The province is proposing changes to the Provincial Policy Statement - this could hurt.

News 100 redBy Pepper Parr

July 22, 2019

Burlington, ON

 

It is the document developers just love – it covers a multitude of sins and can almost be used to say whatever you want it to say in a development application.

It was used to devastating effect in Burlington on a proposal for 26 storeys on land zoned for four to eight storeys – the developer got 24 storeys.

That document, the Provincial Policy Statement is about to undergo some changes.

The Provincial Policy Statement (PPS) sets out Ontario’s land use planning direction for:

high profile 421

… and it was used to justify this structure.

nautique-elevation-from-city-july-2016

The existing Provincial Policy Statement PPS was used to justify this structure ….

Managing growth and development;
Ensuring the wise use and management of resources, such as farmland and natural features; and

Ensuring that public health and safety are protected – such as directing development away from flood-prone areas.

Municipalities implement the PPS through policies included in their official plans, zoning by-laws and local land use planning decisions.

The province is holding a 90-day consultation on proposed changes to the PPS. The proposed changes are focused to help:

Increase the supply and mix of housing by increasing land supply for housing to help people find homes close to where they work and give municipalities more flexibility to plan for a range of homes, like single-detached, townhouses, mid-rises and duplexes that meet people’s needs.

Protect the environment and public safety by encouraging transit-oriented development and ensuring municipalities prepare for the impacts of a changing climate while continuing to protect important natural features, including wetlands, wildlife habitat, and the Greenbelt.

Support certainty and economic growth by giving more flexibility to municipalities to ensure areas designated for employment are planned to reflect local needs and to help facilitate the conditions for economic investment, and to ensure that local infrastructure investments are efficiently used, and that protections for transportation and energy corridors for future needs are in place.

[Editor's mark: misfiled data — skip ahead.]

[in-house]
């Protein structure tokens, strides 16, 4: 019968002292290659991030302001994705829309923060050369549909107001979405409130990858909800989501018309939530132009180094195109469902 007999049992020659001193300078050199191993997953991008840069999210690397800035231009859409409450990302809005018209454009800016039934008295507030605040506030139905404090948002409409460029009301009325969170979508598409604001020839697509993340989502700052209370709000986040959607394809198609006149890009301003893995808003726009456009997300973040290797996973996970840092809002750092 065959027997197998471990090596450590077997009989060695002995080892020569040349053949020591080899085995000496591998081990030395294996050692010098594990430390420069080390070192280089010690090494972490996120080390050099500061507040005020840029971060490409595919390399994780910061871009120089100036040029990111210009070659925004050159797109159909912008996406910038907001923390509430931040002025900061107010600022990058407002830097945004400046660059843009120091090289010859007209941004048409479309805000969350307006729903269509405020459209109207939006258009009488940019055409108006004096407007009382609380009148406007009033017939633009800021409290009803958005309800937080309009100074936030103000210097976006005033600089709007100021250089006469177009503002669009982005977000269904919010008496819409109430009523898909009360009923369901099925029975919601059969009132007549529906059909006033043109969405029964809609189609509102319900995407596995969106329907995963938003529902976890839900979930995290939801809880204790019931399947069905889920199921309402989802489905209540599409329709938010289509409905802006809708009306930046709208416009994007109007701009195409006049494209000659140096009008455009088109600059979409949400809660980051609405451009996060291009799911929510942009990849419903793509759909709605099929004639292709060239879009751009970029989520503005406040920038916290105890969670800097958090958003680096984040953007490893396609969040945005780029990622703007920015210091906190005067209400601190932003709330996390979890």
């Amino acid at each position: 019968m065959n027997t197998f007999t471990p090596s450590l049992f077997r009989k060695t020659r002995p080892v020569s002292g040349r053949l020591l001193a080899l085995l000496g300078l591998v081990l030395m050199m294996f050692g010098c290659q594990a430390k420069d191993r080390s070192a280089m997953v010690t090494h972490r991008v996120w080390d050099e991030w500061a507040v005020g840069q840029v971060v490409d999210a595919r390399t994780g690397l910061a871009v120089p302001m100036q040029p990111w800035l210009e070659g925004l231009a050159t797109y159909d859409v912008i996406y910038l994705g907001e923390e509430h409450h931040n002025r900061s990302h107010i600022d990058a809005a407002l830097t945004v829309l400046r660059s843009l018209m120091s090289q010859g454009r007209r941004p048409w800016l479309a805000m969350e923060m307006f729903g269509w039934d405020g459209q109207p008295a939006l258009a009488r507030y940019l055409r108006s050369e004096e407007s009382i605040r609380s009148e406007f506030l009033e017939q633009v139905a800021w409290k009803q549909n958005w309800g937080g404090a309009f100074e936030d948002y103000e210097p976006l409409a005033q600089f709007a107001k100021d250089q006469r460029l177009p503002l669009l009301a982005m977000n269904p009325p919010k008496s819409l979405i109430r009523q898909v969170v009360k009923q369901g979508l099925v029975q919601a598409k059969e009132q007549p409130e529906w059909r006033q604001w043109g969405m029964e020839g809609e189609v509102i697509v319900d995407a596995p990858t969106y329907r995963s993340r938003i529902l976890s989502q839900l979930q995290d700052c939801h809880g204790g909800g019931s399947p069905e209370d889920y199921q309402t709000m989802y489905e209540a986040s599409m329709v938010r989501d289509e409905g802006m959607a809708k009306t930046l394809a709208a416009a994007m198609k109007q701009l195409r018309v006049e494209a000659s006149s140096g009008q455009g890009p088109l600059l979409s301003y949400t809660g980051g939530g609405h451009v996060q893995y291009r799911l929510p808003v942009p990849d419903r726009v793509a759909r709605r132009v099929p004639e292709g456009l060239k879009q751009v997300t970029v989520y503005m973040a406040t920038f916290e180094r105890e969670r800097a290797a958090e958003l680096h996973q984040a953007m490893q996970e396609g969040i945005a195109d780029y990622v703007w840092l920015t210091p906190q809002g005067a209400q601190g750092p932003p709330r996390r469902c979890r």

Reduce barriers and costs by proposing to add new policies that require municipalities to take action to streamline and fast-track development applications for housing and economic development proposals.

Support rural, northern and Indigenous communities by providing more flexible sewage and water servicing policies, enhancing municipal engagement with Indigenous communities on land use planning matters, and continuing to support the agricultural sector.

The consultation closes on October 21, 2019. Feedback is encouraged and may be sent by:

Submitting an email to planningconsultation@ontario.ca

Submitting comments on the Environmental Registry of Ontario at

http://ero.ontario.ca/pps in response to posting #019-0279

Writing at:
Provincial Policy Statement Review
Ministry of Municipal Affairs and Housing
Provincial Planning Policy Branch
777 Bay St., 13th Floor
Toronto, ON M5G 2E5
Fax: (416) 585-6870

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4 comments to The province is proposing changes to the Provincial Policy Statement – this could hurt.

  • Anna Romano

    Changes to the PPS are gifts to the development industry. Follow the money.

  • Stephen White

    Come on Alfred! The lack of housing affordability is a province-wide problem not specific to Burlington, and the Mayor and this Council didn’t create it. Moreover, the Mayor isn’t the only one opposed to the policy direction of the Ford government.